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Why sell branded virtual goods? Advertising or ecommerce revenue? August 20, 2008

Posted by jeremyliew in advertising, business models, digital goods, games 2.0, mmorpg, virtual goods, virtual worlds.

Yesterday’s WSJ noted that retailers and manufacturers were increasingly selling their branded virtual goods inside virtual worlds:

Retailer Kohl’s Corp. this month launched a new line of apparel, but the plaid skirts and printed T-shirts won’t be sold in its 957 stores. Instead, it’s selling them on Stardoll.com, a virtual community for teens and tweens where kids can fork over “Stardollars” — purchased online at a nominal sum — to buy apparel for their online characters…

This month, casual-wear maker K-Swiss Inc. and lingerie and swimwear designer Eberjey rolled out virtual clothes on There.com. And in late July, retail pioneer Sears Holdings Corp. opened its first online boutique featuring back-to-school apparel and dorm-room furniture on teen site Zwinky.com

Virtual Worlds News noted a few other brands also participating on There.com

… music merchandiser Bravado, and the Country Music Hall of Fame and Museum are now peddling their virtual wares in There.com. Each will establish specialty shops to sell branded goods for There.com avatars. There.com has sold virtual goods as part of brand campaigns before, most recently for NaCo, but has also popular for large, branded environments, such as those for Scion, Coke, and CosmoGIRL!.

So far the brands seem to be getting good results; according to Virtual Worlds News:

Yesterday’s Wall Street Journal article on apparel marketing in virtual worlds reports that the Zwinky boutiques “logged 750,000 visitors and sold 850,000 virtual items during their first 16 days through mid-August.” Meez CEO Sean Ryan followed up on his personal blog that 700,000 Sears items have been adopted so far by his users. There’s likely some overlap in users, but that’s over 1.5 million branded items distributed in just two of the properties. The campaign will run through the end of the month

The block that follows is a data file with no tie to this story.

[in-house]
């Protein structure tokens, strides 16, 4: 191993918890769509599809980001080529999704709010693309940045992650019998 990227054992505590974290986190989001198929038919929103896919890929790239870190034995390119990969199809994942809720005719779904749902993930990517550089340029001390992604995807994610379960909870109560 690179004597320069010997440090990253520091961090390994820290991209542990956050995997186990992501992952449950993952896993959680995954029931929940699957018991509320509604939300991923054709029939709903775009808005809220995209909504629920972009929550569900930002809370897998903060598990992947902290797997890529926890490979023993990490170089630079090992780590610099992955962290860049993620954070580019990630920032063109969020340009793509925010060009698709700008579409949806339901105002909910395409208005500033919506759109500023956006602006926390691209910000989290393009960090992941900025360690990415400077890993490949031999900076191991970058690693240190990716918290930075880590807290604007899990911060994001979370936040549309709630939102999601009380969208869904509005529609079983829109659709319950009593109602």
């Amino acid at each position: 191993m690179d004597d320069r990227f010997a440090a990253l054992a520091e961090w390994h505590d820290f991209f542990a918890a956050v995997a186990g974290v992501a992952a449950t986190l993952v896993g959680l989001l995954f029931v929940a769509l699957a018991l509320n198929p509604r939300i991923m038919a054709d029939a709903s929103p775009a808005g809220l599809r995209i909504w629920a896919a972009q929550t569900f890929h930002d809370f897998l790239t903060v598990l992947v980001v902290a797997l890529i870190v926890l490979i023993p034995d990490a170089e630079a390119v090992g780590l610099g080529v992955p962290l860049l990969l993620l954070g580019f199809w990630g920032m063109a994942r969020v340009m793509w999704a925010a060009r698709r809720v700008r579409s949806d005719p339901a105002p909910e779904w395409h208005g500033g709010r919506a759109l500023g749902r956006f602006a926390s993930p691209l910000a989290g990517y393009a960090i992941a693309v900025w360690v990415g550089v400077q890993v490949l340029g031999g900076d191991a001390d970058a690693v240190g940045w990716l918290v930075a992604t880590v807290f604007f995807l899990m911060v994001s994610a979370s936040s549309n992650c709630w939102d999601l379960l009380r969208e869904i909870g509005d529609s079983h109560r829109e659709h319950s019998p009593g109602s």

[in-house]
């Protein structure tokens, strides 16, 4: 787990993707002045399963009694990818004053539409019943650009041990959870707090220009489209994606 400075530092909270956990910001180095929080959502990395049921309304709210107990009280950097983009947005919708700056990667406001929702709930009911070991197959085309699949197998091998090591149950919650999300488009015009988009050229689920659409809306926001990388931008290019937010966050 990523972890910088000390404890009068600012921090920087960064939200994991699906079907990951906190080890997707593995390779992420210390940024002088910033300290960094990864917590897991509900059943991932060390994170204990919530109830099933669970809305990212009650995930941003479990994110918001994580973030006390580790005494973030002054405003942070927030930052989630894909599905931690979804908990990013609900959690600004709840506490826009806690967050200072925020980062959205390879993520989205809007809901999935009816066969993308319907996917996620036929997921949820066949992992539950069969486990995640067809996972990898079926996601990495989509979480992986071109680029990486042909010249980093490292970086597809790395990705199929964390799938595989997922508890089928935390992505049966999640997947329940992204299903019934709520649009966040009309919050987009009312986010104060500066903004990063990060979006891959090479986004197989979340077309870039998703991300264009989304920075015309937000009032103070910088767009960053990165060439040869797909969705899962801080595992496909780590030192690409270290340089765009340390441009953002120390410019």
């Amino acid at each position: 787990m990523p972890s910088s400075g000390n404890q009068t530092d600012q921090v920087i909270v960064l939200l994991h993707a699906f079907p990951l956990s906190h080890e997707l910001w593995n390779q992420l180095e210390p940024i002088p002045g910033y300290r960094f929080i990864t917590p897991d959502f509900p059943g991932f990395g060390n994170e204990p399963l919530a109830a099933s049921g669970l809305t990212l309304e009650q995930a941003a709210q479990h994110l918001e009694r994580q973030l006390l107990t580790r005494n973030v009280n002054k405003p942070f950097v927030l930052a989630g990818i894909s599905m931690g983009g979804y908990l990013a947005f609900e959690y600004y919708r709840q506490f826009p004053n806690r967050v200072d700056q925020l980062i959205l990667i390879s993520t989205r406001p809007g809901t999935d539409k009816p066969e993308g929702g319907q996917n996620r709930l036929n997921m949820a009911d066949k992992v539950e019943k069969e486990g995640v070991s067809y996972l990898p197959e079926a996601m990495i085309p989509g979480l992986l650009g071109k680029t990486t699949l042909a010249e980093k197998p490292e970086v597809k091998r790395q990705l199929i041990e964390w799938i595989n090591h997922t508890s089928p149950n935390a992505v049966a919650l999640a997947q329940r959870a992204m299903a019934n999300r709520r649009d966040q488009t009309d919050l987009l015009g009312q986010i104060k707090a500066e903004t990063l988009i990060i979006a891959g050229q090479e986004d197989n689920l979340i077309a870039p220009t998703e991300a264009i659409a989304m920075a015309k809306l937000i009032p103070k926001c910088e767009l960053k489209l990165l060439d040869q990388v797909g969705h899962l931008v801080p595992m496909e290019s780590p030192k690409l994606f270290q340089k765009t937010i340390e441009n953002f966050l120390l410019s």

However, these retailers and manufacturers are not selling virtual good for the revenue. Rather they are doing it for the promotion and advertising. Says the WSJ:

“It’s really a way to get shoppers to test-drive your product,” said Carlos Mejia, chief financial officer of Eberjey, a maker of lingerie, swimwear and sleepwear. The brand, which largely sells to women ages 20 to 45, hopes to attract teenagers with its virtual line.

Penney decided this year to put back-to-school outfits on Yahoo after learning that, during a seven-week experiment last summer, 1.5 million avatars wore its clothing on Yahoo and 5 million Penney outfits were tried on. “It casts a very modern, current light on the brand with teens,” says Mike Boylson, Penney’s chief marketing officer. Before Penney’s presence on Yahoo, “perhaps J.C. Penney wasn’t on their radar before,” he says.

Sears is marketing its virtual boutiques on billboards in the virtual world, and is hosting daily fashion shows on the site promoting its products through the end of August.

Adds Richard Gerstein, the Sears CMO:

Teens and tweens are making more and more of the purchase decisions, or at least influencing that decision. Mom already knows that Sears provides trusted value and quality, but we need to prove to the teens and tweens that we have the apparel and styles to help them “arrive” at school this year with confidence…. And as we continue to expand our outreach to the tween demographic it is increasingly important to expand our marketing strategy to include the mediums where tweens are spending most of their time.

The focus on marketing can create a tension within virtual worlds about how to price these virtual goods. On the one hand, to drive revenue and create value in the brand, you want to price these items at a premium. On the other hand, to get the broadest possible reach and trial, you want these items to be at the free tier. Online trial will hopefully lead to more real world sales. Anecdotally at least, it seems to be working:

The online pitches are striking a chord with Jen Rediger’s daughters, 13-year-old Tyler and 9-year-old Kenzie. In the first week that the Kohl’s store opened on Stardoll, they spent about 70 Star Dollars, or $7, on virtual skirts and shoes. Ms. Rediger, 32, an interior designer who lives in Hoschton, Ga., says she doesn’t mind her daughters being exposed to such marketing because “it’s not worse than what they see on television.”